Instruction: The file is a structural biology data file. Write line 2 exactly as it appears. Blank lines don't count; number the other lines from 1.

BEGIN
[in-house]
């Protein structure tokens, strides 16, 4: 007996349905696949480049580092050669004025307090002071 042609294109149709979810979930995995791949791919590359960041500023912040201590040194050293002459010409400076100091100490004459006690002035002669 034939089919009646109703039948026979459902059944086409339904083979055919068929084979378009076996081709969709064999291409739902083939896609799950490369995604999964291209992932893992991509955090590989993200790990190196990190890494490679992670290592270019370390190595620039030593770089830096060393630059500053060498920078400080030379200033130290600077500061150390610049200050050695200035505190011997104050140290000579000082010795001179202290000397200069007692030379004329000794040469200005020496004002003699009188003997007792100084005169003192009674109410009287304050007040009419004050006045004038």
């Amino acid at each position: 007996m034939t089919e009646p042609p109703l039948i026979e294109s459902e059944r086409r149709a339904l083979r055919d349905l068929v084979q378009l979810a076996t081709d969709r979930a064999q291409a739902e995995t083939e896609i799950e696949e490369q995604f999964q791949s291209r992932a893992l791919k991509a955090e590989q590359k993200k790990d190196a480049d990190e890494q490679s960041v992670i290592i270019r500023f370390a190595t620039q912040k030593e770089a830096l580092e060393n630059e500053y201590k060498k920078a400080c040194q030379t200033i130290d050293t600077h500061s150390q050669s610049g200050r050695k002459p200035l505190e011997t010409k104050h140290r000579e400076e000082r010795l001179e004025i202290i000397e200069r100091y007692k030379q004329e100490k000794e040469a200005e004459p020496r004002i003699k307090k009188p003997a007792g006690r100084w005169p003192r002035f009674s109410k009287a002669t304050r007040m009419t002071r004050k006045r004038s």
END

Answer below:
């Protein structure tokens, strides 16, 4: 007996349905696949480049580092050669004025307090002071 042609294109149709979810979930995995791949791919590359960041500023912040201590040194050293002459010409400076100091100490004459006690002035002669 034939089919009646109703039948026979459902059944086409339904083979055919068929084979378009076996081709969709064999291409739902083939896609799950490369995604999964291209992932893992991509955090590989993200790990190196990190890494490679992670290592270019370390190595620039030593770089830096060393630059500053060498920078400080030379200033130290600077500061150390610049200050050695200035505190011997104050140290000579000082010795001179202290000397200069007692030379004329000794040469200005020496004002003699009188003997007792100084005169003192009674109410009287304050007040009419004050006045004038």